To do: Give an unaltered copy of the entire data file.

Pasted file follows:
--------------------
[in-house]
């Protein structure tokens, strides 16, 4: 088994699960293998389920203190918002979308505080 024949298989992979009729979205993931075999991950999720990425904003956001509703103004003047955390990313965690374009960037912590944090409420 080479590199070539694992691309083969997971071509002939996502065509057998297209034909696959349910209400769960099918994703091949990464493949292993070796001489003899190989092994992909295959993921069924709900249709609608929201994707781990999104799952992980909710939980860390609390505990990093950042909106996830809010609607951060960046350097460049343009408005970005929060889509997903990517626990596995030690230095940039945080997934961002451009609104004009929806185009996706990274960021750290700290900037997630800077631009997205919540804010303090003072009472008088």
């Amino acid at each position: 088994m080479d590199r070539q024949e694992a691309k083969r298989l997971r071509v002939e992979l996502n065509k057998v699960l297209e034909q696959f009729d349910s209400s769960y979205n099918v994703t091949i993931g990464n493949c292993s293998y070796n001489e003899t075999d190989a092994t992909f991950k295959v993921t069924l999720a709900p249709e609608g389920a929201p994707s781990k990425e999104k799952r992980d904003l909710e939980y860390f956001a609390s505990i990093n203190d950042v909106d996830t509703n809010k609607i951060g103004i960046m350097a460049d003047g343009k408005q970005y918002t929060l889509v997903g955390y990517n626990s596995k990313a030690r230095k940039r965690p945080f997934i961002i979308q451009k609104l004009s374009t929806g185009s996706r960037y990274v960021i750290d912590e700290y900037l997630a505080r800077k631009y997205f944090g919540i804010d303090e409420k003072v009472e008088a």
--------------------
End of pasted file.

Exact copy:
[in-house]
């Protein structure tokens, strides 16, 4: 088994699960293998389920203190918002979308505080 024949298989992979009729979205993931075999991950999720990425904003956001509703103004003047955390990313965690374009960037912590944090409420 080479590199070539694992691309083969997971071509002939996502065509057998297209034909696959349910209400769960099918994703091949990464493949292993070796001489003899190989092994992909295959993921069924709900249709609608929201994707781990999104799952992980909710939980860390609390505990990093950042909106996830809010609607951060960046350097460049343009408005970005929060889509997903990517626990596995030690230095940039945080997934961002451009609104004009929806185009996706990274960021750290700290900037997630800077631009997205919540804010303090003072009472008088």
């Amino acid at each position: 088994m080479d590199r070539q024949e694992a691309k083969r298989l997971r071509v002939e992979l996502n065509k057998v699960l297209e034909q696959f009729d349910s209400s769960y979205n099918v994703t091949i993931g990464n493949c292993s293998y070796n001489e003899t075999d190989a092994t992909f991950k295959v993921t069924l999720a709900p249709e609608g389920a929201p994707s781990k990425e999104k799952r992980d904003l909710e939980y860390f956001a609390s505990i990093n203190d950042v909106d996830t509703n809010k609607i951060g103004i960046m350097a460049d003047g343009k408005q970005y918002t929060l889509v997903g955390y990517n626990s596995k990313a030690r230095k940039r965690p945080f997934i961002i979308q451009k609104l004009s374009t929806g185009s996706r960037y990274v960021i750290d912590e700290y900037l997630a505080r800077k631009y997205f944090g919540i804010d303090e409420k003072v009472e008088a």